A possible continuation will proceed:
1... d4 2. Kb4 Ne3 3. Be5 d3 4. Bc3 Nf1 5. Kb3 Ke6 6. Bg7 Kd5 7. Kc3 d2 8. Kc2 Kxc5 9. Bc3 Kd5 10. Bf6 (White must not take the pawn) Ng3 11. Ba1 (White has not played the most accurate moves, allowing Black to improve the placement of its knight, but this is not enough for winning) Ne4 12. Kd1 Kc4 13. Kc2 c5 14. Bg7 Kb4 15. Ba1 c4 16. Bh8 Kc5 17. Bg7 Kd5 18. Bh8 Ke6 19. Ba1 Kf5 20. Kd1 Kf4 21. Ke2 and Black cannot win.
It is interesting to notice that Fritz has evaluated some winning moves to be only 0.79 pawns better for Black, which is not definitive. Also notice that Fritz considers all king moves to be a draw.
Generating tablebases for positions with 8 or more pieces can be a long, time consuming process.
The time required to generate tablebases depends strongly on the number of pieces and the characteristics of the position. For 7-piece positions, the process can take between 30 minutes and 3 hours (with an AMD Athlon 3500+ processor).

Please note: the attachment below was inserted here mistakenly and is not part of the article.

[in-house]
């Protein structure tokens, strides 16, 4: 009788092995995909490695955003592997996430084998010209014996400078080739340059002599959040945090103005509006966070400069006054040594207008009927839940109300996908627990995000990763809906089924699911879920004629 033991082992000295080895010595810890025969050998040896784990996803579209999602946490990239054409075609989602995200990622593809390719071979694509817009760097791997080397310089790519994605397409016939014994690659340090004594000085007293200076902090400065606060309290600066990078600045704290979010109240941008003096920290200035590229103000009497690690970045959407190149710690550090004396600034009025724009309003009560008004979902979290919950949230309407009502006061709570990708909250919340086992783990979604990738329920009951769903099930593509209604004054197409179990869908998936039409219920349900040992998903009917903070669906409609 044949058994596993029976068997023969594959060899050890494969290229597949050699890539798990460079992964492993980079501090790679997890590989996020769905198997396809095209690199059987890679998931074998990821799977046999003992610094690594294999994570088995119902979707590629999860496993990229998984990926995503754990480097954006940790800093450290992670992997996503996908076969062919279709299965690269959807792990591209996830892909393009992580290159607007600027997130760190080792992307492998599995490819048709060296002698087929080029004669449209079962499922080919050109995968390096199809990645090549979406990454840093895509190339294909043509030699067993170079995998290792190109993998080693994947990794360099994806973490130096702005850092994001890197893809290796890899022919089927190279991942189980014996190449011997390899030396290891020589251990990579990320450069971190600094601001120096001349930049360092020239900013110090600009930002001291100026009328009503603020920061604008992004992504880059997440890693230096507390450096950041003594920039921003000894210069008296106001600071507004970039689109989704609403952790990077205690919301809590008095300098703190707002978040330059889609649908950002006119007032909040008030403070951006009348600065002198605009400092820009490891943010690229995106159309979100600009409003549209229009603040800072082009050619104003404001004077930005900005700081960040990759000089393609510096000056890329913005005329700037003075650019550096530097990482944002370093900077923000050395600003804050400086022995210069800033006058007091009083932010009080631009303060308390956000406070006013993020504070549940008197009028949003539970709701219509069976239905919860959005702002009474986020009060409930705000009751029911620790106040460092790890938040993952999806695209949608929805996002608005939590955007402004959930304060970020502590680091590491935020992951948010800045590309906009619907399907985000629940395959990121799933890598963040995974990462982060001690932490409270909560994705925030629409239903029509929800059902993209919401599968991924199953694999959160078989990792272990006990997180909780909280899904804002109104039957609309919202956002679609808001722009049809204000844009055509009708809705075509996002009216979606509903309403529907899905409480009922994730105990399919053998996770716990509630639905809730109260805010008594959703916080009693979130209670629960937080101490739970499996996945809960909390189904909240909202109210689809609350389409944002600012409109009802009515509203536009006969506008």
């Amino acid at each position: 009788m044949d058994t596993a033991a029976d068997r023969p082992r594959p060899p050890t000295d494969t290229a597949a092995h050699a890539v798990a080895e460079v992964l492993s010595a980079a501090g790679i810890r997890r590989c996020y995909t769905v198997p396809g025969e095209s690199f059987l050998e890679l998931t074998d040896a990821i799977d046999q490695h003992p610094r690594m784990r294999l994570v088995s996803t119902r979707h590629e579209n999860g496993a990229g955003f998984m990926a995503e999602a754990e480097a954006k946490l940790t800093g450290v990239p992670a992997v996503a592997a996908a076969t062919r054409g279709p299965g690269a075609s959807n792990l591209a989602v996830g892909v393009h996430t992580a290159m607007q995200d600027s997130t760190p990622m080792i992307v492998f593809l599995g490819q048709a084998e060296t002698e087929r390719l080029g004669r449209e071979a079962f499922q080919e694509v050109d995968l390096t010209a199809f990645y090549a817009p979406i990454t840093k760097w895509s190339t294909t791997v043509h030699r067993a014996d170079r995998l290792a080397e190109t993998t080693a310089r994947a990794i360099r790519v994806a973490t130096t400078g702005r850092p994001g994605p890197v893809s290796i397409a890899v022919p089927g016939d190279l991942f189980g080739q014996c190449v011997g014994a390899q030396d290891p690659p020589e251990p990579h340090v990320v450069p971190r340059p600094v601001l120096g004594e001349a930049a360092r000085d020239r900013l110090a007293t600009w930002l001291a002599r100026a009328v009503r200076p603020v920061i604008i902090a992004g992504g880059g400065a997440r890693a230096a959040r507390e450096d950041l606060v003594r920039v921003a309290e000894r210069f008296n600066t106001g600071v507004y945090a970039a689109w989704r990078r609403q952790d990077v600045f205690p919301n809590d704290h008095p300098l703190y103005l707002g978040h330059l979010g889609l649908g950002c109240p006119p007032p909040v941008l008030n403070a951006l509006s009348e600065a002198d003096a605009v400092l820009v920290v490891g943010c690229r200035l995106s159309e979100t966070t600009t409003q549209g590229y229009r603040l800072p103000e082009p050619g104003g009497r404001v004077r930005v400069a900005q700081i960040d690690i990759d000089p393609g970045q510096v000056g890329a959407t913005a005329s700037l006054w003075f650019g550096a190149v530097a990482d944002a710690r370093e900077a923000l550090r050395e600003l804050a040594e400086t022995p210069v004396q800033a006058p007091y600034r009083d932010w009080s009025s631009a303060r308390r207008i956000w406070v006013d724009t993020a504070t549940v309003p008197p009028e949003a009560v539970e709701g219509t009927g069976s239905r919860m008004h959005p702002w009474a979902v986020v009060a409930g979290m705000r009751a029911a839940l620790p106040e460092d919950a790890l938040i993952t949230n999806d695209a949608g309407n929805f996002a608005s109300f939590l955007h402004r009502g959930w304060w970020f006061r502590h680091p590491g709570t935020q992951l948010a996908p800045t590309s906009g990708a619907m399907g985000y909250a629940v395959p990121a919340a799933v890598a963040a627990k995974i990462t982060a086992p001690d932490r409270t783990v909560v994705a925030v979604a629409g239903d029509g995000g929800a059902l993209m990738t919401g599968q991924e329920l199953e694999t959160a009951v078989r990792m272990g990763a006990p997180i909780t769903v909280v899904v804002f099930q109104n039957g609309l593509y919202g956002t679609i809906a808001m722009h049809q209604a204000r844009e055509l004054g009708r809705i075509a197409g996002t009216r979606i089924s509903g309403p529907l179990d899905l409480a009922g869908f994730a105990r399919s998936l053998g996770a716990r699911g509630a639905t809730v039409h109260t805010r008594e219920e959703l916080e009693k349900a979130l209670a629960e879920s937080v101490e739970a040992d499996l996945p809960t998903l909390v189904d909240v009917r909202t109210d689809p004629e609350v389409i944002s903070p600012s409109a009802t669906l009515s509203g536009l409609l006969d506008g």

FinalGen reaches its maximum efficiency when solving pawn endings. For instance, one hour can be required to solve a position with two kings and 6 or 7 pawns.
Notice that the amount of calculated positions for each endgame with more than 6 pieces grows to astronomical numbers (billions of positions for 7 pieces endgames).
However, when the process is finished, the analysis of all variations can be obtained almost instantaneously. FinalGen stores the evaluations of all positions that can be reached from the initial one by making legal chess moves.